Support by bootstrap
Because they are open source, NoSQL alternatives lack vendors offering formal support. That's no deal breaker to most proponents, who are plugged closely into this Silicon Valley-centric community and are thus comfortable with the bootstrap approach.
But some admitted that working without a formal "throat to choke" when things go wrong was scary, at least for their managers.
"We did have to do some selling," admitted Adobe's Sena. "But basically after they saw our first prototype was working, we were able to convince the higher-ups that this was the right way to go."
Despite their huge promise, most enterprises needn't worry that they are missing out just yet, said Monash.
"Most large enterprises have an established way of doing OLTP [online transaction processing], probably via relational database management systems. Why change?" he said. MapReduce and similar BI-oriented projects "may be useful for enterprises. But where it is, it probably should be integrated into an analytic DBMS [database management system.]"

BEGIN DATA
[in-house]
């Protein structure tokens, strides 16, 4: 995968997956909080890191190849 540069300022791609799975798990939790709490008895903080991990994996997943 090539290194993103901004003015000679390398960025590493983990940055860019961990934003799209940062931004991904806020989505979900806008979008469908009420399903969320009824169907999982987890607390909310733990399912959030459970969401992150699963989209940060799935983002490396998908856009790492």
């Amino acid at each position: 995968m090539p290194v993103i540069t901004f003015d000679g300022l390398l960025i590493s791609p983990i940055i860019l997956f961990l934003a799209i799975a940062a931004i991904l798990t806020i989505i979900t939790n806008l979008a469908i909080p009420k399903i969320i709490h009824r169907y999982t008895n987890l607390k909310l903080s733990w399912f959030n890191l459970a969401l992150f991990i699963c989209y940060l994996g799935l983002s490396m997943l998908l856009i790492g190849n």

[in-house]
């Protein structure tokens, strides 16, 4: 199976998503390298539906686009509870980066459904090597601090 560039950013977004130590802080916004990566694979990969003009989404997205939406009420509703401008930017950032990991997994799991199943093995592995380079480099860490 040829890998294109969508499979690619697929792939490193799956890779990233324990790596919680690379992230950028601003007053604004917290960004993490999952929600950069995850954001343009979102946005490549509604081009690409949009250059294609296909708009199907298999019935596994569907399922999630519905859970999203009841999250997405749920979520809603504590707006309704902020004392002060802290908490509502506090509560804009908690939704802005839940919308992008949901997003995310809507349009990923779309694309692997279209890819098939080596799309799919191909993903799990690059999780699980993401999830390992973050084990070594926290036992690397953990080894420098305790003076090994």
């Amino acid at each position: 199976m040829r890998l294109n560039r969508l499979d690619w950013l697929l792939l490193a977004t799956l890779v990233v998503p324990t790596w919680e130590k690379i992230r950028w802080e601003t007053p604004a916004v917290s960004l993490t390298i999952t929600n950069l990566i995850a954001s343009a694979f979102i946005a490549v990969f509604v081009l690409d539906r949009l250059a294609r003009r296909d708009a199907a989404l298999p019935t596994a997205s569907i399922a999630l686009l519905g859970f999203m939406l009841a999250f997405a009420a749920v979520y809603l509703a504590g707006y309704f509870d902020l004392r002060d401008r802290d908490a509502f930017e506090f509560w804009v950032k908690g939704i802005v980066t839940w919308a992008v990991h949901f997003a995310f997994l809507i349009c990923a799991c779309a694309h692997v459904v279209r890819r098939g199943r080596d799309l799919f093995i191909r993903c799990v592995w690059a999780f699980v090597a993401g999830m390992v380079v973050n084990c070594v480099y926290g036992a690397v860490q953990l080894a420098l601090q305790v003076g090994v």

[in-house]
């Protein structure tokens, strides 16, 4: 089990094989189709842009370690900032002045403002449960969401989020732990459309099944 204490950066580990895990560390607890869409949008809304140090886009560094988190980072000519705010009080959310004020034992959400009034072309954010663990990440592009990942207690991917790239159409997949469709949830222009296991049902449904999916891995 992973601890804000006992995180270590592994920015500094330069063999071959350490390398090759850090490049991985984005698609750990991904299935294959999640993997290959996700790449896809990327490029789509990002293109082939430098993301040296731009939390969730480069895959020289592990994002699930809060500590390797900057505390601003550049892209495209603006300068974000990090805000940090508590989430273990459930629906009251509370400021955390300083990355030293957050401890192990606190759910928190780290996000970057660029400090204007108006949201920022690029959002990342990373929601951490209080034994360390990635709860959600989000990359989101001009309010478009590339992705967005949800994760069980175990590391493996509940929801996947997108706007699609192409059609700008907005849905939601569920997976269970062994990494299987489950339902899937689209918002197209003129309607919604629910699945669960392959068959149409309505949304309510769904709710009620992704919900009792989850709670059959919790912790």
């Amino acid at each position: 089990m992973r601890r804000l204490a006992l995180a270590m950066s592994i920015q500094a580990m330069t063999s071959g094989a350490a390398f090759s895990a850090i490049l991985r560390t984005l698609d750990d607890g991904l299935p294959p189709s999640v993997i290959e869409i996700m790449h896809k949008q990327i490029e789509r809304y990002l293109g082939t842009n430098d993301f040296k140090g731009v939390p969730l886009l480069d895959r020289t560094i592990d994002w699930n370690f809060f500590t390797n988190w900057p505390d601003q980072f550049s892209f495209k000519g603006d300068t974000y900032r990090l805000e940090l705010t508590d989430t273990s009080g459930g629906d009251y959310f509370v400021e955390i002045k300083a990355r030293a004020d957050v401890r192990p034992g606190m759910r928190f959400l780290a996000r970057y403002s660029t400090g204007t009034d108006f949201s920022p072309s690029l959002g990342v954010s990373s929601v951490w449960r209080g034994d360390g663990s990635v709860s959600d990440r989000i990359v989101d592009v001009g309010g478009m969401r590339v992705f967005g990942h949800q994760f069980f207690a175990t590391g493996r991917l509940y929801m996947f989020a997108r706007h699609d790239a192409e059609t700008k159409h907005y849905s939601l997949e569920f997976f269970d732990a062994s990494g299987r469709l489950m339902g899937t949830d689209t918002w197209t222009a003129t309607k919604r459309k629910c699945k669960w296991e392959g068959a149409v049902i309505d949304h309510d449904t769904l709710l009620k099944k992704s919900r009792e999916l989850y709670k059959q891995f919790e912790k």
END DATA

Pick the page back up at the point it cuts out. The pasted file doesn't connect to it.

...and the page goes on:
Even NoSQL's organizer, Oskarsson, admits that his company, Last.fm, has yet to move to a NoSQL alternative for production, instead relying on open source databases.
He agrees that a revolution, for now, remains on hold.
"It's true that [NoSQL] aren't relevant right now to mainstream enterprises," Oskarsson said, "but that might change one to two years down the line."
Note: This article was amended on July 6, 2009.